Why no warnings when re-assigning builtin names?
steve+comp.lang.python at pearwood.info
Tue Aug 16 01:15:01 EDT 2011
On Tue, 16 Aug 2011 01:23 pm Philip Semanchuk wrote:
> On Aug 15, 2011, at 9:32 PM, Steven D'Aprano wrote:
>> On Tue, 16 Aug 2011 08:15 am Chris Angelico wrote:
>>> If you want a future directive that deals with it, I'd do it the other
>>> way - from __future__ import mask_builtin_warning or something - so
>>> the default remains as it currently is. But this may be a better job
>>> for a linting script.
>> Agreed. It's a style issue, nothing else. There's nothing worse about:
>> def spam(list):
>> compared to
>> class thingy: pass
>> def spam(thingy):
>> Why should built-ins be treated as more sacred than your own objects?
> Because built-ins are described in the official documentation as having a
> specific behavior, while my objects are not.
*My* objects certainly are, because I write documentation for my code. My
docs are no less official than Python's docs.
You can shadow anything. Sometimes shadowing is safe, sometimes it isn't. I
don't see why we should necessarily fear safe shadowing of built-ins more
than we fear unsafe shadowing of non-built-ins.
(I'm not even convinced that making None a reserved word was the right
A warning that is off by default won't help the people who need it, because
they don't know enough to turn the warning on. A warning that is on by
default will be helpful to the newbie programmer for the first week or so,
and then will be nothing but an annoyance for the rest of their career.
(For some definition of a week -- some people are slower learners than
> Yes, it can be useful to replace some of the builtins with one's own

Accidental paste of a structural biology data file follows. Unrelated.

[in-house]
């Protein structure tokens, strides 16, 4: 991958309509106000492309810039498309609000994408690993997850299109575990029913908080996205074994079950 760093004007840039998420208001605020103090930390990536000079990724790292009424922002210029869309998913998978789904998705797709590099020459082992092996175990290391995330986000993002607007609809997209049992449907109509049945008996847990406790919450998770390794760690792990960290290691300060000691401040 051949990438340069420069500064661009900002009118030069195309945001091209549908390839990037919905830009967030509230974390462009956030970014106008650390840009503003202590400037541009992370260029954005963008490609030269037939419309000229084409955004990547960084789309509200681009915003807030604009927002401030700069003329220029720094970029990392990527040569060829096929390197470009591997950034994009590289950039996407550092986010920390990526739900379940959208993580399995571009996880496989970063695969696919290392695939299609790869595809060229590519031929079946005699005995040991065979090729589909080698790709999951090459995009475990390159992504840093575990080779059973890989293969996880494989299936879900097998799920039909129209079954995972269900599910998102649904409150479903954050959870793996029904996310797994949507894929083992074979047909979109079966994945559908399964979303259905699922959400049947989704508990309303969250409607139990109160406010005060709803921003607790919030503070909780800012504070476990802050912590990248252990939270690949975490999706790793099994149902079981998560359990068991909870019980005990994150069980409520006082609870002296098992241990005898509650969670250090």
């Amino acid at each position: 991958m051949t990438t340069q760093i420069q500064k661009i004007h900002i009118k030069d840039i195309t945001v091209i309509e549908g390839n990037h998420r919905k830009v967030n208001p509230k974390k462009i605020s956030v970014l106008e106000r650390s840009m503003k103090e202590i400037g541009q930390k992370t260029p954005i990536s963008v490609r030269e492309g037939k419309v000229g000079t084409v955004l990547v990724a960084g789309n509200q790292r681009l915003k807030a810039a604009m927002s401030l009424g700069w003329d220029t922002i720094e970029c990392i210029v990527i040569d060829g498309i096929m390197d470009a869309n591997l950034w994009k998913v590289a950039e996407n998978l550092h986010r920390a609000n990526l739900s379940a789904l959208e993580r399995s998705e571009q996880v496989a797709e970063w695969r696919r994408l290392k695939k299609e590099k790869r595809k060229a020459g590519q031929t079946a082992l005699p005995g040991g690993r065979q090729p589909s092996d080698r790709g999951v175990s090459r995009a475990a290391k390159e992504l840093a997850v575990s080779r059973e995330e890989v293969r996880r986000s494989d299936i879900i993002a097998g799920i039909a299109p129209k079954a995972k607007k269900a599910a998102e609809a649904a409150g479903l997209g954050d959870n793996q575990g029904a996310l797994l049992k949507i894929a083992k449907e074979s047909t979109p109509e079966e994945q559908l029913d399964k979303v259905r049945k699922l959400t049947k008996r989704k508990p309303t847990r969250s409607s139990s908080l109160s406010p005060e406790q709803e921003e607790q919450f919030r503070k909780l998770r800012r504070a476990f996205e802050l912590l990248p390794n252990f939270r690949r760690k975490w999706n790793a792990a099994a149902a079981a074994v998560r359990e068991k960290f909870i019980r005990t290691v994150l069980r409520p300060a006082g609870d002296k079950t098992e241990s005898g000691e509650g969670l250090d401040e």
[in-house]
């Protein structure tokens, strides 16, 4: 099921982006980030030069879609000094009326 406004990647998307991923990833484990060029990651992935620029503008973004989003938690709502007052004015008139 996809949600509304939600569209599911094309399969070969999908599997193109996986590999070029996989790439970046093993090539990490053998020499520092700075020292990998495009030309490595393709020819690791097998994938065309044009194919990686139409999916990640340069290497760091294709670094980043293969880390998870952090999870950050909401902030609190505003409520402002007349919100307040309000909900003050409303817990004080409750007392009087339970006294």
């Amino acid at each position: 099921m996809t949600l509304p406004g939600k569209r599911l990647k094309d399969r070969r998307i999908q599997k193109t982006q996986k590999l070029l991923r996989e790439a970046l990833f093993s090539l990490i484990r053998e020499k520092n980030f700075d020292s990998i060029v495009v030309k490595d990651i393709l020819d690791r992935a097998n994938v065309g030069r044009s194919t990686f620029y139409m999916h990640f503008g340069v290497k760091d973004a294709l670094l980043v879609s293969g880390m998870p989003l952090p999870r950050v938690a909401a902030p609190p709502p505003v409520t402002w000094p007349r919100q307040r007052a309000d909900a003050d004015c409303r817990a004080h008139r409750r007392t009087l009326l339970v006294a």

> implementation, and yes, doing so fits in with Python's "we're all
> consenting adults" philosophy. But replacing (shadowing, masking -- call
> it what you will) builtins is not everyday practice. On the contrary, as
> the OP Gerrat pointed out, it's most often done unwittingly by newcomers
> to the language who have no idea that they've done anything out of the
> ordinary or potentially confusing.
Protecting n00bs from their own errors is an admirable aim, but have you
considered that warnings for something which may be harmless could do more
harm than good? Beginners often lack the skill to distinguish between
harmless warnings that can safely be ignored, and fatal errors that need to
be fixed. Even "user friendly" warning or error messages tend to unnerve
some beginner coders.
There's not much we can do about outright errors, except to make sure that
the error string is as useful as possible, but we can avoid overloading
beginners with warnings they don't need to care about:
WARNING WARNING WARNING WILL ROBINSON, DANGER DANGER DANGER:
YOUR SISTER'S NAME 'PENNY' SHADOWS THE BRITISH CURRENCY,
POTENTIAL AMBIGUITY ALERT DANGER DANGER DANGER!
Depending on their personality, you may end up teaching them to ignore
warnings, or a superstitious dread of anything that leads to a warning.
Neither is a good outcome.
> If a language feature is most often invoked accidentally without knowledge
> of or regard for its potential negative consequences, then it might be
> worth making it easier to avoid those accidents.
Perhaps. But I'm not so sure it is worth the cost of extra code to detect
shadowing and raise a warning. After all, the average coder probably never
shadows anything, and for those that do, once they get bitten *once* they
either never do it again or learn how to shadow safely. I don't see it as a
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